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VAT and a No Deal Brexit
HMRC have published a notice setting out the implications for VAT rules for goods and services traded between the UK and the EU in the event that the UK leaves the EU on 29 March 2019 with no agreement.
• VAT is charged on most goods and services sold within the UK and EU.
• VAT is payable by businesses when they bring goods into the UK. The rules differ depending on whether the goods come from an EU or a non-EU country.
• UK goods exported to non-EU countries and businesses in the EU are zero-rated.
• UK goods that are exported to EU consumers have either UK or EU VAT charged, subject to distance selling thresholds.
• For services the ‘place of supply’ rules determine the country in which VAT is charged.
Post-29 March 2019, if the UK leaves the EU without a deal, the VAT rules relating to UK domestic transactions will continue to apply to businesses as they do now. However, there will be changes to the VAT rules and procedures that apply to transactions between the UK and EU member states.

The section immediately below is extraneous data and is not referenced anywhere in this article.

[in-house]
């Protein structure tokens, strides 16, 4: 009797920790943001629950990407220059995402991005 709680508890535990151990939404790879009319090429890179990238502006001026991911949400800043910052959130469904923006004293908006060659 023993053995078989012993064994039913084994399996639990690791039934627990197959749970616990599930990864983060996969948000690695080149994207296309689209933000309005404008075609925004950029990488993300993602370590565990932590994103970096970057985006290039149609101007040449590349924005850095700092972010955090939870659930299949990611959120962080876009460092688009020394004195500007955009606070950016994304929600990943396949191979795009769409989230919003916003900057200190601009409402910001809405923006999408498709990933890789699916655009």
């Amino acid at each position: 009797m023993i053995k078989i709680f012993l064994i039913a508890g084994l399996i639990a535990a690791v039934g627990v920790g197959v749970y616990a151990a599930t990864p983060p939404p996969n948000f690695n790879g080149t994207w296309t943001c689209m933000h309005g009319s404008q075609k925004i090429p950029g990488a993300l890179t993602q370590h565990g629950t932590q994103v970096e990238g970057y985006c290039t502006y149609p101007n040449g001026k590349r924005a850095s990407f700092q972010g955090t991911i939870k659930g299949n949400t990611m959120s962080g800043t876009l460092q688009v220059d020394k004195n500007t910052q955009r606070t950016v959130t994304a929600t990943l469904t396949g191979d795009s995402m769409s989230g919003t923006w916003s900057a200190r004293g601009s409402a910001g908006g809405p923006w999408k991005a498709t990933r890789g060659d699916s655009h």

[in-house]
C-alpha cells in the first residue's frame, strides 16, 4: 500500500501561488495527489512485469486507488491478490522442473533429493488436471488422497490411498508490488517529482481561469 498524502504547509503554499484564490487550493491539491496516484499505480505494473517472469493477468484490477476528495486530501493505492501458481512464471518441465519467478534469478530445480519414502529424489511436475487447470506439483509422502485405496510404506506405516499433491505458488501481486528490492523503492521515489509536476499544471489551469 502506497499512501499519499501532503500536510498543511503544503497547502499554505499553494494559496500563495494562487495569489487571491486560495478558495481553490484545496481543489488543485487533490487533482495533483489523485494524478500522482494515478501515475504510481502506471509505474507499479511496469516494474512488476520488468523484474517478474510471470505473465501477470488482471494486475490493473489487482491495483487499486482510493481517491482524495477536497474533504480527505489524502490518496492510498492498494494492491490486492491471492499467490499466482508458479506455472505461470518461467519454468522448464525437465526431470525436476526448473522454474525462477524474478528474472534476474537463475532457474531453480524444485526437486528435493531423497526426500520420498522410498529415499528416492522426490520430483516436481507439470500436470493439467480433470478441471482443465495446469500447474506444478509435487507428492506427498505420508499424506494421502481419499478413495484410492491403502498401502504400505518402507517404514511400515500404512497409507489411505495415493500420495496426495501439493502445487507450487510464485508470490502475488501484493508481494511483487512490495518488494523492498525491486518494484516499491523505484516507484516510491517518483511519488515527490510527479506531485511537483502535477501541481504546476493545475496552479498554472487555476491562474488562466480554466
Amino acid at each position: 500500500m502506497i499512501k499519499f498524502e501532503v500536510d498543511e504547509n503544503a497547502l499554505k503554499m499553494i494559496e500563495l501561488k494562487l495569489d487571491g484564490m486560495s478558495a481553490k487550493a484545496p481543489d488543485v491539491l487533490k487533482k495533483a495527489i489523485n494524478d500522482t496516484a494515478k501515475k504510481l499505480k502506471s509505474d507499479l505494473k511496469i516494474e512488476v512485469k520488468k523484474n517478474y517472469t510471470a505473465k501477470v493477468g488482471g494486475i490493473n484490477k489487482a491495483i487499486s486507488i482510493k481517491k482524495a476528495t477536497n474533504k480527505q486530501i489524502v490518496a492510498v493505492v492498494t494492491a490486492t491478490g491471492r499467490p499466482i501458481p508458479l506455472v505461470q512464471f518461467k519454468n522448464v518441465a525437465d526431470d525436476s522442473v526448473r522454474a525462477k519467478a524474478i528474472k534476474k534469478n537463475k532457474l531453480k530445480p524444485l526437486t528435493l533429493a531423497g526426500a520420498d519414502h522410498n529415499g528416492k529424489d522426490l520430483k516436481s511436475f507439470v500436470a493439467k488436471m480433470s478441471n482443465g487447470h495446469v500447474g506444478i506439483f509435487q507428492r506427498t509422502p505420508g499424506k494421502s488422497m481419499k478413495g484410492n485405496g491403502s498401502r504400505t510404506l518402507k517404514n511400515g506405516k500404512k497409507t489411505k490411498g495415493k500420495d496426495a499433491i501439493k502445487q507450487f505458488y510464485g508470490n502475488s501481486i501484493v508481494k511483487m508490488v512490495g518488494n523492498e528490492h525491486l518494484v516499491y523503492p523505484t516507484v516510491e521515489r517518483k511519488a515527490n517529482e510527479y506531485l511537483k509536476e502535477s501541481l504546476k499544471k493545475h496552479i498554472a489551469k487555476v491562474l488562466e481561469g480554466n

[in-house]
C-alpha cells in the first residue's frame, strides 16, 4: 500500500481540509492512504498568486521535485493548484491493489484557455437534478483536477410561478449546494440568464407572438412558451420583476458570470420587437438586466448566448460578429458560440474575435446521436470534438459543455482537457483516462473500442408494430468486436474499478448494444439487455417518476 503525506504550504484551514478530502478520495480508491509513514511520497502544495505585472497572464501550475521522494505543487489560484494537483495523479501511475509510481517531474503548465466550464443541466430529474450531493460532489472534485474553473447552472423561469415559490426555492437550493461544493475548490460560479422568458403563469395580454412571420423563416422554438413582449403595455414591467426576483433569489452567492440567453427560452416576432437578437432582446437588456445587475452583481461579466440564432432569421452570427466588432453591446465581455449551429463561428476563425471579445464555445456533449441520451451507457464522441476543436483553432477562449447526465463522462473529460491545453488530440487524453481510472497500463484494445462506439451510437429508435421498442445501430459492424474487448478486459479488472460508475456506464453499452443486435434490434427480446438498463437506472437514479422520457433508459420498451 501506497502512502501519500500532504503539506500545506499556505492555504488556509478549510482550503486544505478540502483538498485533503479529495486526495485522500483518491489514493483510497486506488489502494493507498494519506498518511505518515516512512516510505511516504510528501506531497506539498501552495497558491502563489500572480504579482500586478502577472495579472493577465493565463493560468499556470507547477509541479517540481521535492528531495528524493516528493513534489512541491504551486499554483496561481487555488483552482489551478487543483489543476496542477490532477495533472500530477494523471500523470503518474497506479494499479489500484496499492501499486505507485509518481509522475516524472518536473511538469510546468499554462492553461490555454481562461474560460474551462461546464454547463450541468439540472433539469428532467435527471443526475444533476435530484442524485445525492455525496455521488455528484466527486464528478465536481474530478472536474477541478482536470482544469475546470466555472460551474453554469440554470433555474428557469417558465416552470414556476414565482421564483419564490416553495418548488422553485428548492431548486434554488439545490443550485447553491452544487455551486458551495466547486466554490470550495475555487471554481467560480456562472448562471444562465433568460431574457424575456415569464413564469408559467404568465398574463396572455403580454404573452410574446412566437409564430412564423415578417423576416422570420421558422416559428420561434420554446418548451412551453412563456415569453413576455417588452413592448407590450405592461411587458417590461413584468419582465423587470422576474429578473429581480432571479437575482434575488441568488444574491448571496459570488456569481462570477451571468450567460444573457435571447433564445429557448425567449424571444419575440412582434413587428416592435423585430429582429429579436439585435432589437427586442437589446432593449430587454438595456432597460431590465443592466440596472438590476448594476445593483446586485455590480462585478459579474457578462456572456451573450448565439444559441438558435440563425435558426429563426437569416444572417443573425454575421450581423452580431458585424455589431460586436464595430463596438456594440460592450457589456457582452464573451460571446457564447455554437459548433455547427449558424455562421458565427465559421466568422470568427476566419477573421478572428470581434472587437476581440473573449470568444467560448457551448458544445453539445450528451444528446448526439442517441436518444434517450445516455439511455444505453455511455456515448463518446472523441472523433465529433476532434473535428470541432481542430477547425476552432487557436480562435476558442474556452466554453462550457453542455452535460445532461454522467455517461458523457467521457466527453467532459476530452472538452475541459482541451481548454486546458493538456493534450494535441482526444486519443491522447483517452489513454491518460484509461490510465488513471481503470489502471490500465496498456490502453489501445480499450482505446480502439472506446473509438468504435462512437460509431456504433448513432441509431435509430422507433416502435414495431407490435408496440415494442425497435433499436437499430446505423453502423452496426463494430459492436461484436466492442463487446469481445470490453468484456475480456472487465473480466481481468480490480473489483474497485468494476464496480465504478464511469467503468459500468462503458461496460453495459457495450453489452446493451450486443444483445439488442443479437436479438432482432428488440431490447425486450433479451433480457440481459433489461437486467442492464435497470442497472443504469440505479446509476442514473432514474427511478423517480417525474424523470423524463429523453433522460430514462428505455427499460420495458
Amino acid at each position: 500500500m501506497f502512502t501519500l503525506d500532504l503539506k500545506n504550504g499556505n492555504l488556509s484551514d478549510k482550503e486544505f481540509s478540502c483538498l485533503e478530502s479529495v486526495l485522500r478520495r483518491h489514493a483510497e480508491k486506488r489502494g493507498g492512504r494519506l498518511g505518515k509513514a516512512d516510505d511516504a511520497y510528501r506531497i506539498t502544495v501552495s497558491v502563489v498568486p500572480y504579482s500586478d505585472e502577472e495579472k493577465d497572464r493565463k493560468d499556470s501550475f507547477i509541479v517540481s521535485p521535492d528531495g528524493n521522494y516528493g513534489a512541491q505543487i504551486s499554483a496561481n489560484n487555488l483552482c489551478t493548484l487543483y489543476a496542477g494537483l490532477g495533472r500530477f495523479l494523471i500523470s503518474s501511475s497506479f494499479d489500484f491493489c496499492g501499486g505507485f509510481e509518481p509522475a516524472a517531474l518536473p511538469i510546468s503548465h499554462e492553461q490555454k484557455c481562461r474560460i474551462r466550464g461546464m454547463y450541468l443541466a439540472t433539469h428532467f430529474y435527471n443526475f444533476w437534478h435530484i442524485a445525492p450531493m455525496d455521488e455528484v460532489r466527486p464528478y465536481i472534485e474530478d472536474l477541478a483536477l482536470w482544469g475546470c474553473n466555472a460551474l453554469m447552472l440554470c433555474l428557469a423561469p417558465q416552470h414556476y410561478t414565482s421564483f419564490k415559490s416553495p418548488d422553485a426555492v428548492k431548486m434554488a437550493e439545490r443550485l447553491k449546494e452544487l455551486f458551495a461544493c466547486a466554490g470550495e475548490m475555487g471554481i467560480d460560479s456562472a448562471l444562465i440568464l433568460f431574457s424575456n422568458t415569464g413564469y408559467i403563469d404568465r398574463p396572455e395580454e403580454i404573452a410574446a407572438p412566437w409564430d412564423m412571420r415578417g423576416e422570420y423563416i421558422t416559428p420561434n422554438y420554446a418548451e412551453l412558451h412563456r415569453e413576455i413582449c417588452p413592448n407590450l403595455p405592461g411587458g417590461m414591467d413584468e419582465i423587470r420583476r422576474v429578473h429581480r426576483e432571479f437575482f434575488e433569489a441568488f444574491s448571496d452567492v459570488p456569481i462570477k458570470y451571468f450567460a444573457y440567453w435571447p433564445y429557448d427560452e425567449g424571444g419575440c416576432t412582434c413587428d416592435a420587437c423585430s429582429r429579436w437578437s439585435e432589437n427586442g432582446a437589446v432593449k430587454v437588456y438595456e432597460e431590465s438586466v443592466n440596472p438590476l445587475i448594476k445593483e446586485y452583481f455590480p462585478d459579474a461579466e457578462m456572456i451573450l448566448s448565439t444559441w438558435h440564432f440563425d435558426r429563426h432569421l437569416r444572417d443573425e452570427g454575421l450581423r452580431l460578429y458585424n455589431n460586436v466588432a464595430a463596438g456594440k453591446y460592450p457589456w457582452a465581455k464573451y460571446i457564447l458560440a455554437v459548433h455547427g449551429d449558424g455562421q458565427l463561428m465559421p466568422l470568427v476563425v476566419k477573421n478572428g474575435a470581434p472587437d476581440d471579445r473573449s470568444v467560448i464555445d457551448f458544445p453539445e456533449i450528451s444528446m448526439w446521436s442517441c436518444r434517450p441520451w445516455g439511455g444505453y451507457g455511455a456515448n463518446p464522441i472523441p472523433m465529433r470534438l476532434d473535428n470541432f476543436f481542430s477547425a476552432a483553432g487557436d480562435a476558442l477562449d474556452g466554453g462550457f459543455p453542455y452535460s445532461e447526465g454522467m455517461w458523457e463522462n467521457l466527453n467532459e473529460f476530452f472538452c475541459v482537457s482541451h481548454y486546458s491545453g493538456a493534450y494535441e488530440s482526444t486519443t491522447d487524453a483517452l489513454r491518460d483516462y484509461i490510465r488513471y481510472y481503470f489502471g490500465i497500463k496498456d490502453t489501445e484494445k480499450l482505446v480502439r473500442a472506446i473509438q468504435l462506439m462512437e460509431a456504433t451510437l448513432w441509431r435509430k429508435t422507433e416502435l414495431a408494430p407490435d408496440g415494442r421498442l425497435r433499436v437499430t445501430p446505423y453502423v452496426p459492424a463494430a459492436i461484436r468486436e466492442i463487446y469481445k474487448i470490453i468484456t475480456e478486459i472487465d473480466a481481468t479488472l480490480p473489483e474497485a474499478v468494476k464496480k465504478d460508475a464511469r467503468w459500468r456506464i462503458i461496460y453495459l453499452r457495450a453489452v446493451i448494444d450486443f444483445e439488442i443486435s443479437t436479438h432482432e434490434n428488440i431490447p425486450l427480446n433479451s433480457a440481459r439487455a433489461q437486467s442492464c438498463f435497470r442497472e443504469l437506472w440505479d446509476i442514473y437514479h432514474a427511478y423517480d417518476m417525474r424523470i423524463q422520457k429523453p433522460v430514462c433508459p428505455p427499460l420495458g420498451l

The Government proposes to introduce “postponed accounting” for import VAT on goods brought into the UK.
UK VAT registered businesses importing goods to the UK will be able to account for import VAT on their VAT return rather than paying import VAT on or soon after the goods arrive at the UK border.
This will apply to imports from the EU as well as non-EU countries.
Customs declarations and the payment of any other duties will still be required.
VAT and goods entering the UK as parcels sent by overseas businesses.
VAT will be payable on goods entering the UK as parcels sent by overseas businesses.
Low Value Consignment Relief will no longer apply to any parcels arriving in the UK.